3. Security - obviously you have to have a strategic plan about what you do and don't share, but this should not mean walling off the organization entirely. This would be impossible anyway in the Internet age.

4. Social norms - it is becoming not only normative but axiomatic that the organization will share information. To be a closed organization is automatically to provoke distrust (see credibility and status, above) and even the suspicion that the organization lacks the expertise it claims to have.

5. Self-esteem - not only does it "feel good" to share information and help others, but it provides one with solid footing in a community.

From my perspective if the organization is doing what it should, then legal compliance is not an issue. It only becomes one as a last resort when there is an inability to be appropriately transparent.

One quick last word is that the principle of information-sharing can be taken too far (a la the Kardashians). There is an appropriate place and time for not sharing information. But in my view the "default setting" should be to share, unless there is a significant and justifiable reason not to.

Have a good day everyone, and good luck!

If information is power, why share information? (on the elusive search for transparency & collaboration)

So this is what I still don't get and I'm hoping maybe others can provide some insight. Maybe I'm just missing the obvious but...

1. If we are operating in an information economy, then information has value akin to financial currency.

Therefore it follows logically that - 

2. You wouldn't give away all your money...so what is the rational reason for sharing information, particularly information of value?

Perhaps you could argue that information-sharing is like a financial investment and:

3. You invest a limited amount of information-sharing for the sake of getting good information back - like putting your money in the stock market so that you earn enough interest to outpace inflation. 

However, there are a few powerful contravening factors in that giving away information can make you lose:

* Status/power/respect - if others are as expert as you, why do you occupy this place in the hierarchy? You may lose your mystique as people understand how you operate. And by making yourself vulnerable, others may see you as weak.

* Credibility - by showing that you've made a mistake, others may perceive that you're not worthy of the status or station that you hold

* Security - hostile individuals, organizations, or (in the case of government) enemy entities can exploit what you've shared to plan an attack on you, or use what you've said to harm you in another way.

...Not to mention that you can lurk and obtain information without ever having to share anything.

There are some arguments in response to the above but all of them seem fairly weak in comparison with social, legal, economic and physical survival:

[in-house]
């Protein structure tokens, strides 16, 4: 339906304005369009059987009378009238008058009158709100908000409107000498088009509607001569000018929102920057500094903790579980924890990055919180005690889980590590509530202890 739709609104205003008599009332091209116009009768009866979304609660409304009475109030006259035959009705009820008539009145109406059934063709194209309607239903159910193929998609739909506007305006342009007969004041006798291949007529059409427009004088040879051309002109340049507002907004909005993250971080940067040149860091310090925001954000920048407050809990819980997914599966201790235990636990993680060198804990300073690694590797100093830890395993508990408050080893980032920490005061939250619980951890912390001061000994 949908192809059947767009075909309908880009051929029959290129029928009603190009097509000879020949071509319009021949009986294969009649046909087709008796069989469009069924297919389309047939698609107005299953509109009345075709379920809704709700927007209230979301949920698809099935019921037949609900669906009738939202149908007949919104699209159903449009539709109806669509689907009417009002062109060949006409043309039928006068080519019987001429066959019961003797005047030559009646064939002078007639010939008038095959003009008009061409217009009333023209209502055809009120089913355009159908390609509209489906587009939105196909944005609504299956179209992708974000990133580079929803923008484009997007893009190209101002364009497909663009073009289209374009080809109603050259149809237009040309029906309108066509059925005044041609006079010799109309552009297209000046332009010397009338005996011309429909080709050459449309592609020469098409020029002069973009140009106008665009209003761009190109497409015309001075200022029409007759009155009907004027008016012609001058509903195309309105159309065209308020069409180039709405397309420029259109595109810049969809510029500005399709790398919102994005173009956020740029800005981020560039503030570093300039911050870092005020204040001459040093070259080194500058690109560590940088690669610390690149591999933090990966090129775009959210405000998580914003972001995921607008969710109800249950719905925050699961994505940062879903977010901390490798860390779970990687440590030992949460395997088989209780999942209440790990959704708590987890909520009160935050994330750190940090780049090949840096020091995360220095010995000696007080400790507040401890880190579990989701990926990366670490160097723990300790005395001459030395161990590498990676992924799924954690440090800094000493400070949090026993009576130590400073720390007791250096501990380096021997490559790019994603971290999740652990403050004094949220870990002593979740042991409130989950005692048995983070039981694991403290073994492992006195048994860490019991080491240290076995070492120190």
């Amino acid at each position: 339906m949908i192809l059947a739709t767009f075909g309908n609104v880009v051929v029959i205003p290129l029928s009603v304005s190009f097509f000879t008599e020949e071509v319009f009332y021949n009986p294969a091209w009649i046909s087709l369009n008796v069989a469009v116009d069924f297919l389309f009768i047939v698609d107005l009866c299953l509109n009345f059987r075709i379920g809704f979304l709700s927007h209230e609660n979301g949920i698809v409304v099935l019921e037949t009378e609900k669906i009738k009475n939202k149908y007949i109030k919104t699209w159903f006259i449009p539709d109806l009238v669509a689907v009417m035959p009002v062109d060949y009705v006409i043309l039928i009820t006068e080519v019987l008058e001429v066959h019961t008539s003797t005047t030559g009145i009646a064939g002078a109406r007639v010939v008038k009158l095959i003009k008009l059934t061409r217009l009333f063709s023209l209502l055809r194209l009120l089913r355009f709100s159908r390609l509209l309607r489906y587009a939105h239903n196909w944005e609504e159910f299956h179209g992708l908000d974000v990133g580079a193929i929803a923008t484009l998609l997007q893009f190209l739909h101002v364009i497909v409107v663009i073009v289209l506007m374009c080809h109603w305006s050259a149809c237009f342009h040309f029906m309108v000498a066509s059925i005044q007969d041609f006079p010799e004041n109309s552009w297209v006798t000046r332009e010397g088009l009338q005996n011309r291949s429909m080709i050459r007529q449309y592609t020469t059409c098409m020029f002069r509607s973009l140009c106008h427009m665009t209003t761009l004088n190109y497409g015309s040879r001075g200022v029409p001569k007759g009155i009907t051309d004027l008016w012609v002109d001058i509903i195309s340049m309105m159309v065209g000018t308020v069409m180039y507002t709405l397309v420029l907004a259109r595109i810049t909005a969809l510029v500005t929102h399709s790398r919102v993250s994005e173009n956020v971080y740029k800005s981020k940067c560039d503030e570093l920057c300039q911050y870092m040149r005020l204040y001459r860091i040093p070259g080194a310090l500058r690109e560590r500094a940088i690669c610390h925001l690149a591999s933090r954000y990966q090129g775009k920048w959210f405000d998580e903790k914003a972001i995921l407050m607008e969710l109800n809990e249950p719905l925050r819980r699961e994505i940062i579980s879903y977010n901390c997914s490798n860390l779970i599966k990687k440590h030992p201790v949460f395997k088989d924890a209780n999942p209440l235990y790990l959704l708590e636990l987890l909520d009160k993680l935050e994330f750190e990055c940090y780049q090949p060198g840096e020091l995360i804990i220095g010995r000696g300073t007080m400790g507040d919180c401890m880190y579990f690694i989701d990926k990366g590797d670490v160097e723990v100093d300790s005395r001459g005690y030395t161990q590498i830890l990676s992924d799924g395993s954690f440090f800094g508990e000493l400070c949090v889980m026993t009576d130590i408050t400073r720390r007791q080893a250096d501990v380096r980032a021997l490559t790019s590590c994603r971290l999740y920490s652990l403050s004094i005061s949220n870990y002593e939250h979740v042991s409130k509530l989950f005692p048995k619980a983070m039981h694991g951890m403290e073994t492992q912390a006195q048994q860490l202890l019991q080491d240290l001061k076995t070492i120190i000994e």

* Social norms (everybody's sharing) - and perhaps you/your organization run the risk of not being trusted nowadays unless you are relatively open about things

* Status (people who share get respect from others and are perceived as likable)

* Self-esteem (it feels good to help other people)

The only argument one can't really argue with is 

* Legal compliance (sharing is often required)

...but even there the individual/organization may seek to change the law or comply in such a way that the information shared isn't useful or accessible.

So back to the question - if you're a self-protecting person or organization that doesn't need or want the esteem benefits of sharing and doesn't perceive it as normative, then why would you share anything beyond the bare minimum of what is legally required?

Or even further - wouldn't you try to amend the law so that the compliance requirements are fewer?

This question has so many applications, from the entire OpenGov movement to social media more broadly...comments please.

When bad feedback is actually good

It is common when you analyze coverage of a brand to look for “tone” – as in “positive,” “negative,” or “neutral.”


Most people think automatically that “positive” = “good.”


But that is not always the case.


Sometimes bad coverage or bad feedback can actually be outstanding for the brand. Examples:


1.    Audience branding: Very generally, for teenagers the fact that their parents hate a brand, pretty much automatically means they are going to be interested in it and possibly will like it very much. This was the entire premise of the movie Footloose. Today, think Goth – nose piercings, black lipstick & nail polish, ripped clothing, etc. Or the pants-falling-off look. Tattoos, skinny jeans, texting.


2.    Product branding: Uggs boots are deliberately ugly yet extremely popular among people who pride themselves on their looks. Silly Bandz are self-consciously silly. Crocs are atrocious-looking. A Big Mac or a Whopper draws the ire of health-conscious consumers and their advocates but is a delight to those who like to thumb their nose at these “minders.”


3.    Personal branding: A recent article in Harvard Business Review talked about how fear-inducing get more respect than nice and fair ones. Though drill sergeant types can go too far and be frighteningly abusive, often people tend to respect the same people in authority whose authority they complain about. The whole fun of “The Apprentice” is that moment when Trump points his finger at someone and says, “You’re fired!”


4.    Experience branding: The rude bouncer at the popular nightclub is a Hollywood staple – think “Night at the Roxbury.” Or remember Seinfeld, where the “Soup Nazi” kicked people out of the eatery arbitrarily? Or on “Sex and the City,” where Carrie & company waited with bated breath to get into that exclusive new restaurant where it was impossible to get a table? The more exclusive and exclusionary the destination, and sometimes the longer you wait for service, the higher the perceived value of the experience.


5.    Technology branding: There are people for whom the joy of the brand is its puzzling difficulty. Think Android vs. iPhone or Ubuntu vs. Mac and even Windows. Like trying to solve the Rubik’s cube, sometimes the fun is in the impossibility.


Often valuable brands are polarizing. This is easy to see in the political world, where some candidates who could never get elected because they inspire so much passion on both sides can actually sell a lot of books, get on TV, etc.


When it comes to cars the same is true. The haters of “gas-guzzling SUVs” are countered by the lovers of muscle who simultaneously belittle “those wimpy Prius owners.”


When it comes to branding, once basic functionality is achieved, all bets are off and the emotional and sometimes irrational take over. The fact that someone is paying enough attention to hate a brand is far more profitable than someone not caring at all. Because for a brand, no attention = no sales and therefore, death.


Of course, times when bad feedback is exactly what it sounds like – bad – and should be taken seriously. The point is to use discretion and evaluate where it’s coming from, why it’s being said, what the context is, and what the underlying psychological meaning might be.


Have a good day everyone, and good luck!